Vito Tanzi’s Termites of the State uses the image of termites eating away at the foundations of what was once a liberal republic. For millennia, political theorists have averred that liberal republics are but temporary forms of governance, for sooner or later they morph into something else as people come to learn how they can live at someone else’s expense. Benjamin Franklin surely had such a transformation in mind when, in responding after the Constitutional Convention to a woman who asked him what sort of government the delegates had created, declared: “A republic, if you can keep it.” To be sure, transformations can occur quickly or slowly, but they would be transformations in any case. A relatively slow transformation, however, can easily be mistaken for stasis. For instance, two people standing a mile apart on a globe but each of themmoving due north will eventually be able to shake hands. Recurring to Franklin, a republic founded on individual liberty and a rejection of all things feudal can morph into a new formof feudalismwith new forms of status, duty, and obligation without that transformation being much noticed.

Modern thinking holds that cancer emerges through a cellular process that has gone awry. Should a process of transformation entail a once liberal republic losing its liberality, a societal form of cancer will have resulted. Tanzi’s title points toward possible recognition of a concept of societal cancer that emerges through the internal working of some governing apparatus. If we pursue that possibility, some of the intuitions held by the ancients might be affirmed with the use of temporary tools and techniques of thinking. But Tanzi doesn’t do this. He can’t, for he is an equilibrium theorist. Any explanation of societal transformation requires some theory grounded in the internal generation of change, rendering it a variety of spontaneous-order theorizing. This kind of theory is opaque to an equilibrium theory. Tanzi can assert the existence of termites, but their existence is an assumption of his model and mode of thinking. Truly to explain termites requires a theory that can account for their emergence.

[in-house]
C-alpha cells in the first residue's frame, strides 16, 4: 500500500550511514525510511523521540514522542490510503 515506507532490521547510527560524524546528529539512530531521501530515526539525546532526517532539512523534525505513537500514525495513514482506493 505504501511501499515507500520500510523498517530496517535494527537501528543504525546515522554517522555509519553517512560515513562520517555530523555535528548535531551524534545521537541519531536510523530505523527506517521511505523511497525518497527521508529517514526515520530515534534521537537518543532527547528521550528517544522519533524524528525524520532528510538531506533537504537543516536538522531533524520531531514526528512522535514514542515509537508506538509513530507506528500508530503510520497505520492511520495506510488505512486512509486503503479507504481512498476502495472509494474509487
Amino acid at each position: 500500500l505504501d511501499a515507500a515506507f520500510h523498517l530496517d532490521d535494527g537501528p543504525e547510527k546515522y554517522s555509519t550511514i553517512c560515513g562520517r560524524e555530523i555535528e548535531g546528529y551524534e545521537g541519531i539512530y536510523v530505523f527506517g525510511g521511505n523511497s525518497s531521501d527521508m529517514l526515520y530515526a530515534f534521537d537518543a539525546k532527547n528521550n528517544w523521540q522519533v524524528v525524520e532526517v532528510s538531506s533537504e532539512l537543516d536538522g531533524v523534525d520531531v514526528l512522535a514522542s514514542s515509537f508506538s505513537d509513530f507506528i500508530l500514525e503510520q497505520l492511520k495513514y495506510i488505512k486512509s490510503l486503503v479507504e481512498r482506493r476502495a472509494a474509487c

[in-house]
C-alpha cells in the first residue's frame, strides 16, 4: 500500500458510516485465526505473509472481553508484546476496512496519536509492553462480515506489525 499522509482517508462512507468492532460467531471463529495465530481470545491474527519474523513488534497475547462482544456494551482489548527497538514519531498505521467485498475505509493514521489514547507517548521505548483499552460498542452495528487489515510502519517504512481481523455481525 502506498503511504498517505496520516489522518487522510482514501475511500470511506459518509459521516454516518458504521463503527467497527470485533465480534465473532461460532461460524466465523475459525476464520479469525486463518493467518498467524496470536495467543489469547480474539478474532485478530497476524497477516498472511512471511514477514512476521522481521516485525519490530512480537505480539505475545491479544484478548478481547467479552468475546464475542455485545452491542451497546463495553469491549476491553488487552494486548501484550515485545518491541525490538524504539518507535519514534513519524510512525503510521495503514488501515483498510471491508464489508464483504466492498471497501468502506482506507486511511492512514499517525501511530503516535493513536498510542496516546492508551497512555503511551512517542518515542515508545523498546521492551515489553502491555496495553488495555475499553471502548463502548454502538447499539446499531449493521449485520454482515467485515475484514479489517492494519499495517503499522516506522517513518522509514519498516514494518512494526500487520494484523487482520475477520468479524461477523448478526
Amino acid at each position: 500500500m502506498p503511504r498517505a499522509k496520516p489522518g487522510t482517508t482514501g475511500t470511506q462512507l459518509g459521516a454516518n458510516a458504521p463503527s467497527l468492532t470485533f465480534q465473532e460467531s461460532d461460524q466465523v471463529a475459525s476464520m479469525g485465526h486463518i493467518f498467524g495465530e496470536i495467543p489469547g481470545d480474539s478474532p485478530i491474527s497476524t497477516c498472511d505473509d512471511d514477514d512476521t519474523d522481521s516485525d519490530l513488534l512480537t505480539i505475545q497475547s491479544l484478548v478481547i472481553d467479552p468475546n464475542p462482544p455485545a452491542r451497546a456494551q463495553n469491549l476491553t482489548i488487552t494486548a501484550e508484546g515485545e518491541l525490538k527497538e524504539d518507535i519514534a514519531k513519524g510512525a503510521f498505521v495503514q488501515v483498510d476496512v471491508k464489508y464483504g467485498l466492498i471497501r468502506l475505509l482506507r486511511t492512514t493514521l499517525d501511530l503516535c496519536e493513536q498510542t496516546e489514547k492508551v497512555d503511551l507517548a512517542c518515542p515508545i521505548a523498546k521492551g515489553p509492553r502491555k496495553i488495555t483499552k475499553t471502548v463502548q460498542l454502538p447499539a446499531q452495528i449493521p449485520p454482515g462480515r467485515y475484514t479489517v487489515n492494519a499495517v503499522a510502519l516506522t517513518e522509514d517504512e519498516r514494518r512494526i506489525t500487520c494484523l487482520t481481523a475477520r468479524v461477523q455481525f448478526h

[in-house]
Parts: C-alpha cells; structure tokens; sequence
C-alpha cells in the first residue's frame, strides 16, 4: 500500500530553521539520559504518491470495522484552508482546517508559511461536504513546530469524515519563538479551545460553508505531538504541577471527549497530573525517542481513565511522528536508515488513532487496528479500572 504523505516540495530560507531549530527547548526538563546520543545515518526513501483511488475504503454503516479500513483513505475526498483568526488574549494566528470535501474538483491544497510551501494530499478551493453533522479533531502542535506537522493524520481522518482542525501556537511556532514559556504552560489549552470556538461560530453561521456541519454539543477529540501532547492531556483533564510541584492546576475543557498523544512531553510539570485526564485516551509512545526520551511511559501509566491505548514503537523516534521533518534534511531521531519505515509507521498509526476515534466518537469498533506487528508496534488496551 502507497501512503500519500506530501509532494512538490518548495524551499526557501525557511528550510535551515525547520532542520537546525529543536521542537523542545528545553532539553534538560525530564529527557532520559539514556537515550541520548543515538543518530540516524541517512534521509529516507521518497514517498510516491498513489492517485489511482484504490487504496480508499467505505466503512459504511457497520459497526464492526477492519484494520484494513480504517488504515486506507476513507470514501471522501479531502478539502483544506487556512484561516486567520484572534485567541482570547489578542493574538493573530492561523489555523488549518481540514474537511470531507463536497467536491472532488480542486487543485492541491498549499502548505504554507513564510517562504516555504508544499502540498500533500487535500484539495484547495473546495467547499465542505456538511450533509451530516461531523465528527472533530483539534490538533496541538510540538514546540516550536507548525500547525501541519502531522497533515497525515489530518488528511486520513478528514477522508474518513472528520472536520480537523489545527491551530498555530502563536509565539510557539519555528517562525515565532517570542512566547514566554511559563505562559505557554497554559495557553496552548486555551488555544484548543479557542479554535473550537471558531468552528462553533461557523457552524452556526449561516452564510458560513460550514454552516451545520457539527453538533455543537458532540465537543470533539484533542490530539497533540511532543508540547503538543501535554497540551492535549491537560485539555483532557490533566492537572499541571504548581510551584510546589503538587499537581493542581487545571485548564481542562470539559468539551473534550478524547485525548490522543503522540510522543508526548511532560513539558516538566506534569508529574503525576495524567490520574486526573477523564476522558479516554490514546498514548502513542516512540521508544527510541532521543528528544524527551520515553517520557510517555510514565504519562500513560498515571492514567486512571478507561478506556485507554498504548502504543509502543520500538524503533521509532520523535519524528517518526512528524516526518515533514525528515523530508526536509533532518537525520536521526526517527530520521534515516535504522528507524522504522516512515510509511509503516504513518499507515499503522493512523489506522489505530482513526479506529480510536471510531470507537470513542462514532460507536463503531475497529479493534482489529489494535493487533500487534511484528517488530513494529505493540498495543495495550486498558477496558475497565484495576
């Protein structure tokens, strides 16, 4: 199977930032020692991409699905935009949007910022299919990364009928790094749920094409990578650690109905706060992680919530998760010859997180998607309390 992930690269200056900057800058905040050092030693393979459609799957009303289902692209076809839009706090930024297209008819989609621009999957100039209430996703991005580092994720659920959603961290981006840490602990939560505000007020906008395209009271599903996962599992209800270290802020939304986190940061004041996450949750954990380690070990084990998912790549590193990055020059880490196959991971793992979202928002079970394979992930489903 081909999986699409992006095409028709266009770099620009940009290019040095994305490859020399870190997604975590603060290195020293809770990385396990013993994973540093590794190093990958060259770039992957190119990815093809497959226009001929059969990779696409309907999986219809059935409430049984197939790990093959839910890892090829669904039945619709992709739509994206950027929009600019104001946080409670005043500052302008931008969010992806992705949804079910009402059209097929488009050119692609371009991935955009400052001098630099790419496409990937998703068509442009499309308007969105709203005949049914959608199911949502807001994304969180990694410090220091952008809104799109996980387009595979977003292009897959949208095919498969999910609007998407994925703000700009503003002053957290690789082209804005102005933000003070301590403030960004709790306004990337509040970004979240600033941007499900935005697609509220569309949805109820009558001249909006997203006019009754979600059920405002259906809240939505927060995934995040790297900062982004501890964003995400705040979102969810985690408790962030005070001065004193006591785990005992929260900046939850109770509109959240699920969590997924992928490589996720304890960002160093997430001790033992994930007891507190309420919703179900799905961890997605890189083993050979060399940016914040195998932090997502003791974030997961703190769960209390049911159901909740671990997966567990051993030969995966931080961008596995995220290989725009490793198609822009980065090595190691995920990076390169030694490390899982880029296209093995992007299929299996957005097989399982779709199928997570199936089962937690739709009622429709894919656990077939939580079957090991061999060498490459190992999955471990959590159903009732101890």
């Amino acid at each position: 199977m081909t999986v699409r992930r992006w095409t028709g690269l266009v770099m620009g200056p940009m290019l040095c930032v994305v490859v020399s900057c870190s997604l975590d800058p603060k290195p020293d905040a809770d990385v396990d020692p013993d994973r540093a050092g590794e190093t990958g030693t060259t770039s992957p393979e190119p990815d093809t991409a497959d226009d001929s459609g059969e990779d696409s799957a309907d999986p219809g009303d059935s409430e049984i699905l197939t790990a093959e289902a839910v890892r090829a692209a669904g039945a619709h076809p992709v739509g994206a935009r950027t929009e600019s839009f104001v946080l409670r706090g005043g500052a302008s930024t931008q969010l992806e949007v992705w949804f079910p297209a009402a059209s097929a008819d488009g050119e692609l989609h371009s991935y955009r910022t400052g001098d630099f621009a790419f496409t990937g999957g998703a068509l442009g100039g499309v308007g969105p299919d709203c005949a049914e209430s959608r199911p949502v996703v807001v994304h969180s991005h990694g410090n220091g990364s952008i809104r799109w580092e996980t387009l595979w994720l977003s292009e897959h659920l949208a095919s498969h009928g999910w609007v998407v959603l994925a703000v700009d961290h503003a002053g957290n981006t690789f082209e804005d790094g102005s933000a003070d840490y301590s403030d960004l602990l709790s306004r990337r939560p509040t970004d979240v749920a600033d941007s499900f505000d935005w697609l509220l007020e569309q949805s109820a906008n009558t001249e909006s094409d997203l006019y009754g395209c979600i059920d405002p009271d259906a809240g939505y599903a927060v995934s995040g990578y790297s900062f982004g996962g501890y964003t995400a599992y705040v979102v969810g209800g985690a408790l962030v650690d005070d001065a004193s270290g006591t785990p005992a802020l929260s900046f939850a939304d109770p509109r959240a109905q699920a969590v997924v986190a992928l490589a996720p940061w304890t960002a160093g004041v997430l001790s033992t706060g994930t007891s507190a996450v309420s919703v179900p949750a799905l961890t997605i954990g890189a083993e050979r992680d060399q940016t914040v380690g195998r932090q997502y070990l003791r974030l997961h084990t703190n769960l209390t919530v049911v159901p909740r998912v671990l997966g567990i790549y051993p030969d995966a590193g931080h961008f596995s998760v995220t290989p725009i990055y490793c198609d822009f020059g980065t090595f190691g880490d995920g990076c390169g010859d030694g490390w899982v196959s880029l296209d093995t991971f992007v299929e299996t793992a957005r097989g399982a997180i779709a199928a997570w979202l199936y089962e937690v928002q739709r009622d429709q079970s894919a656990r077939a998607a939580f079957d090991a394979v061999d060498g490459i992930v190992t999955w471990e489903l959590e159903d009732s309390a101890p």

Tanzi can’t explain how termites come into existence from a position where previously they had not existed. Nor can he explain their patterns of location, their growth, or anything else that entails development through time. These types of explanation are the domain of process-oriented theories that seek to capture the internal dynamics through which change emerges. Although Tanzi doesn’t seek to explain transformation as against asserting its presence, he is a masterful collector of data and observations. Someone interested in theorizing about internally generated transformation will find many observations in his book that provide material that could be incorporated into a process-oriented scheme of thought.

In thinking about matters of political economy, we must remember that the objects about which we theorize are not themselves open directly to observation. No one has ever seen the objects we repeatedly denote as “market” or “state.” Sure, we all have seen stores, shops, and factories—many of them. And we have also seen numerous governmental office buildings and associated personnel. But those are just particular manifestations of the terms market and state, which are just abstract nouns to which any assignment of properties will sometimes be helpful and other times be misleading. We apprehend these abstract nouns not by observing them but by constructing theories about them. Those theories might provide good insight into some aspects of those objects, but they can also be misleading or even wrong.